Caroline D. Eckhardt Early Career Professor and Assistant Professor of Comparative Literature
Art Forms of Dimensions Tomorrow: The Aesthetics of Futurity in the Wake of Neoliberal Globalization
African writers have long made use of science fiction tropes to address political questions on the continent as well as in the larger world system. In Emmanuel Dongala’s “Jazz and Palm Wine” (1970; Republic of Congo), for instance, aliens land in Congo and the world is thrown into chaos; the story satirizes Cold War-era hierarchies of global governance while also tracing the experiences of recently-decolonized Africans and African Americans. Dongala uses the trope of alien arrival (and surprise departure) as the con
eptual break after which new possibilities might be imagined.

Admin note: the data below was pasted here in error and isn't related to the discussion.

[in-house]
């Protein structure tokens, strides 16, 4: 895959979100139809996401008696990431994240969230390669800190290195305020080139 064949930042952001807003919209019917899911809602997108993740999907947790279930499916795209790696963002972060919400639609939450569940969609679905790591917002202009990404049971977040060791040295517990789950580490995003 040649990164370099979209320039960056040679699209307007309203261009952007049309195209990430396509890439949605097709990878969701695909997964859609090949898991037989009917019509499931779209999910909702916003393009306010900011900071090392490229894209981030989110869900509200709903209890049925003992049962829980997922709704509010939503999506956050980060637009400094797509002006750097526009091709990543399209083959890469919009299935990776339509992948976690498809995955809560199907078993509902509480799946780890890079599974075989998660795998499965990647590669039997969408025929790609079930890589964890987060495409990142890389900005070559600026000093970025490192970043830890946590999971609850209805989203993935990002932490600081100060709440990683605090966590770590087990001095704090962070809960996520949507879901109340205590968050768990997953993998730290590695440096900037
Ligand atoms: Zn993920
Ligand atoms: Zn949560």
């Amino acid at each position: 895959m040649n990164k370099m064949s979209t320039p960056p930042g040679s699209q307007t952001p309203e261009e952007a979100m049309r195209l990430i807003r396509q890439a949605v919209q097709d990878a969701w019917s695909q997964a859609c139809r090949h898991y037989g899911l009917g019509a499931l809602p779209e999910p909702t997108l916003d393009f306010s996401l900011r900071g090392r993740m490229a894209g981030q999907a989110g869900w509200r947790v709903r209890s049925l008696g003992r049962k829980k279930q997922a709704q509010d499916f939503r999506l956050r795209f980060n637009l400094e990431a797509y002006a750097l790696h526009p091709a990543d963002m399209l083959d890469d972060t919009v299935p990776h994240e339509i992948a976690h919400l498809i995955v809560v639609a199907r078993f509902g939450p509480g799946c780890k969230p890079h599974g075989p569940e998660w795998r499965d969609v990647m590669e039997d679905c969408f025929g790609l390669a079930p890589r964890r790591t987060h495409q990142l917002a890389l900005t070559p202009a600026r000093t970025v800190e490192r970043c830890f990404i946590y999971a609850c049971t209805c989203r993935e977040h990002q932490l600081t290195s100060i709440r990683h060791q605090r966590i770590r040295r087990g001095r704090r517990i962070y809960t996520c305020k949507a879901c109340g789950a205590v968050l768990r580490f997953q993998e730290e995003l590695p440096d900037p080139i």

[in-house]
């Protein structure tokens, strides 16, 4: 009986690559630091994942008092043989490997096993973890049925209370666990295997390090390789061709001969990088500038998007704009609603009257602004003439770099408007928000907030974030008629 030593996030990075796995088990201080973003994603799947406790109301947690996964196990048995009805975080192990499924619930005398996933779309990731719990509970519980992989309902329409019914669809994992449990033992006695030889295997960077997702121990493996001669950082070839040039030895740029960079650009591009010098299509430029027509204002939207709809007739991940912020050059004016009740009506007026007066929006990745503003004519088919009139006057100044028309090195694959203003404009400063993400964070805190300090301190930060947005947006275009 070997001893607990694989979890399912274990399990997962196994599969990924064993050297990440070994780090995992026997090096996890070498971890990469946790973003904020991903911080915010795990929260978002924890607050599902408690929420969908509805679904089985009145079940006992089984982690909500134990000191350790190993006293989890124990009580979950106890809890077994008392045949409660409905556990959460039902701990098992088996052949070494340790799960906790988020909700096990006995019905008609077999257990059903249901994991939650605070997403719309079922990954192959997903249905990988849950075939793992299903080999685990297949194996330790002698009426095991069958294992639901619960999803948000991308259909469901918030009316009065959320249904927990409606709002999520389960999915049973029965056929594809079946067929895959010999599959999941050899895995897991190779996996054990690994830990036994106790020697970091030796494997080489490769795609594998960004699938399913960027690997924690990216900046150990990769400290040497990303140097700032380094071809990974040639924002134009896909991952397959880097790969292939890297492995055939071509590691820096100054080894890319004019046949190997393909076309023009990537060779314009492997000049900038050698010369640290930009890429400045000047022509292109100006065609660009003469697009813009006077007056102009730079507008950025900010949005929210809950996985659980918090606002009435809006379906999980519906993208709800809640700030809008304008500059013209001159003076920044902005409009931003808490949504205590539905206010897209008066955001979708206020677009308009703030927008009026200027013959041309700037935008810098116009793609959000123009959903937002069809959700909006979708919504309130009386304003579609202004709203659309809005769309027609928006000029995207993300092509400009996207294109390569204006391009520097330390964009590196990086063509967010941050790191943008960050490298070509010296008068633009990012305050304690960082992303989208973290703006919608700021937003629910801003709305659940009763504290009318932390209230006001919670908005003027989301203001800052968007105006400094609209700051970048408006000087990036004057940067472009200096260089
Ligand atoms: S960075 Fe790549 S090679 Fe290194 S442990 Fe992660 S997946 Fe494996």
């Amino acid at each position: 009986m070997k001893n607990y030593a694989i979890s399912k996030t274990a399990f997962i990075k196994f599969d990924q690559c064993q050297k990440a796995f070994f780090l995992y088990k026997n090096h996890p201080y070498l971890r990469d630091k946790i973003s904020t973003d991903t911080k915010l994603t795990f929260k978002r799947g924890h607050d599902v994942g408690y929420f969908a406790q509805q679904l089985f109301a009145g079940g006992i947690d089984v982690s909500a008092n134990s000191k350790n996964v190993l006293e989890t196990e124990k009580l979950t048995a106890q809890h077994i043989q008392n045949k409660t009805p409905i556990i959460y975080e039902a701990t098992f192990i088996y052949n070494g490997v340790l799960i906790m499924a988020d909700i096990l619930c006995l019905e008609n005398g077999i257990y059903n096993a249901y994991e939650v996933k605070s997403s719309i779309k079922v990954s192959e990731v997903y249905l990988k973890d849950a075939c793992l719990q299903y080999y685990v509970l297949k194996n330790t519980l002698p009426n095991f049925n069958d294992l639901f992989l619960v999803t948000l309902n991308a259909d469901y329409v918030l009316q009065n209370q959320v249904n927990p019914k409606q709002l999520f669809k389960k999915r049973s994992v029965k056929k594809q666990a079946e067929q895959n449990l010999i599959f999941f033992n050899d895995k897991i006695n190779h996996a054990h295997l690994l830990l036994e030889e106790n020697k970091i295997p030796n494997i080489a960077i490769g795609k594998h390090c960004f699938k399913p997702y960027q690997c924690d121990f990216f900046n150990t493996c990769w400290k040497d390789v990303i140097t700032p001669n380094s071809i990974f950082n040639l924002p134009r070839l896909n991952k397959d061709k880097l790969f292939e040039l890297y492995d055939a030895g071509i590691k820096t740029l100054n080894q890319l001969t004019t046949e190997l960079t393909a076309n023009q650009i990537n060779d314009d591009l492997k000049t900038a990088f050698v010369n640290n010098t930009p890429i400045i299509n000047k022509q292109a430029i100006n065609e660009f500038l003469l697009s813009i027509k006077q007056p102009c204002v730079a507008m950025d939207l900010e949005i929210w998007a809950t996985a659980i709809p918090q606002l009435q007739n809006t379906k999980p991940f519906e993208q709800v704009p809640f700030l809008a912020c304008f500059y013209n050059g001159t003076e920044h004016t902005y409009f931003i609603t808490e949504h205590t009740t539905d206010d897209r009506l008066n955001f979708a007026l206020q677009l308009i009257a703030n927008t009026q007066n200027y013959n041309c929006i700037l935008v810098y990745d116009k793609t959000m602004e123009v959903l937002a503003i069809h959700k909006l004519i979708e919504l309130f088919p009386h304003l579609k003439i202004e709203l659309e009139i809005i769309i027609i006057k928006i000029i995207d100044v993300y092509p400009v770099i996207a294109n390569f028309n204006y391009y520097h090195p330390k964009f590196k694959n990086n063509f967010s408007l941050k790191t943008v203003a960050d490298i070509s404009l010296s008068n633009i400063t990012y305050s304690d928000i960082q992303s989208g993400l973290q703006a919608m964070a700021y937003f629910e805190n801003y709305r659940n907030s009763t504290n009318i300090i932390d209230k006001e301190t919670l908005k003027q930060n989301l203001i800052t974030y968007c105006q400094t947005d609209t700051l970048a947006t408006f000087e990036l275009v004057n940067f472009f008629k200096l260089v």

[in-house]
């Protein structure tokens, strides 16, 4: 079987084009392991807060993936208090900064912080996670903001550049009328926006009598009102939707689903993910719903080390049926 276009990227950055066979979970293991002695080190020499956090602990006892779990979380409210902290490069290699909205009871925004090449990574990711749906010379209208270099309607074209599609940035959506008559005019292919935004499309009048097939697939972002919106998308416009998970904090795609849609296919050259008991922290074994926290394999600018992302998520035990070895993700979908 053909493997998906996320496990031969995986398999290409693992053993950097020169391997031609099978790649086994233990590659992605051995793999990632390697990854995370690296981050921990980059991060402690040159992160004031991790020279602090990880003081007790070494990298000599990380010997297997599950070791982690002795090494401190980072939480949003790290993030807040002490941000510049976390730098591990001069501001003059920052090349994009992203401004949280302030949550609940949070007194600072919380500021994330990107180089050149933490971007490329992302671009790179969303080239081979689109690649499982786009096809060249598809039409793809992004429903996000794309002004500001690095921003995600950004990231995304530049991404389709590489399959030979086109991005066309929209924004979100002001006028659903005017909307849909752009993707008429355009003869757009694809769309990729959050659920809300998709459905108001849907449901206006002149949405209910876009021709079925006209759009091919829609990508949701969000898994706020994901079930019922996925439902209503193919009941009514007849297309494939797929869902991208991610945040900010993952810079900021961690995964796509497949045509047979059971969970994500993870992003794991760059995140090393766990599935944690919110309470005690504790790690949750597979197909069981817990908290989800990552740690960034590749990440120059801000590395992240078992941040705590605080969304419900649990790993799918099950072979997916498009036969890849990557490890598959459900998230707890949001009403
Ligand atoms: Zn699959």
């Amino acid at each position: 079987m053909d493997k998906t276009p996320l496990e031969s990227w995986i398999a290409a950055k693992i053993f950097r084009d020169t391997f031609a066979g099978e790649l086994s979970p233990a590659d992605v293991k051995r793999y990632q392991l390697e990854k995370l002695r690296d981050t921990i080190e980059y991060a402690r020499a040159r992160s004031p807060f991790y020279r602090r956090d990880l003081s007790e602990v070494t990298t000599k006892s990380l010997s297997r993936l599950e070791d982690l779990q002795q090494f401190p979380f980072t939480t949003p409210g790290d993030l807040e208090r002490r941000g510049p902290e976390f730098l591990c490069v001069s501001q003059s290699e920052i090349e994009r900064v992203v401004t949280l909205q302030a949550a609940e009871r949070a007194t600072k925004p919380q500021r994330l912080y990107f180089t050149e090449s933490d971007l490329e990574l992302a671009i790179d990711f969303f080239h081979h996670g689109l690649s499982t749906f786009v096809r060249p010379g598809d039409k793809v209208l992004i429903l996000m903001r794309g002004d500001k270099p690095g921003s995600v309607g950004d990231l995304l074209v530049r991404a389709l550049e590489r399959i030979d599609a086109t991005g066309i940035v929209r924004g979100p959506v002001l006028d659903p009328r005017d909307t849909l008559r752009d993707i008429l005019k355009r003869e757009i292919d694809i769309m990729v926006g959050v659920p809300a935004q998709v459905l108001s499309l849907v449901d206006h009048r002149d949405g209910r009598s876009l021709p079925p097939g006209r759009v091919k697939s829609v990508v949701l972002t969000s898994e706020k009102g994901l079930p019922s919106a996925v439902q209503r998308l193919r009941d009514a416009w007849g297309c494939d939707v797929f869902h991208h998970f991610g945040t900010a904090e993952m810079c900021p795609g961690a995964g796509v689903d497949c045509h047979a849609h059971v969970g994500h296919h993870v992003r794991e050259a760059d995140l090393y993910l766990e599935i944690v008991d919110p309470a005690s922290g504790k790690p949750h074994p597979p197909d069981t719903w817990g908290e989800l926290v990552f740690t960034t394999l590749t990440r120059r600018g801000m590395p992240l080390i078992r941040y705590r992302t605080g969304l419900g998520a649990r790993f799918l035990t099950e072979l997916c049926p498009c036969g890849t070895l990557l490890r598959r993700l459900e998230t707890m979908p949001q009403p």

More recent speculative fiction by African writers—and, specifically, science fiction by migrant or diasporic African writers—turns attention to the rise of neoliberal globalization. These works move beyond the question of the break, and interrogate the notion of futurity as such. In the context of the twenty-first century, the very notion of a “future” will have to be rethought. This project builds on an earlier article, “Afronauts: On Science Fiction and the Crisis of Possibility” (Cambridge Journal of Postcolonial Literary Inquiry 3.3 ), and will focus primarily on two recent novels by the Nigerian-American writer Deji Bryce Olukotun, Nigerians in Space (2014) and After the Flare (2017). It is also one half of a larger project in collaboration with Matt Tierney, entitled “Present Futures and the Legacies of Afrofuturism: Speculative Fiction, Globality, Utopia.”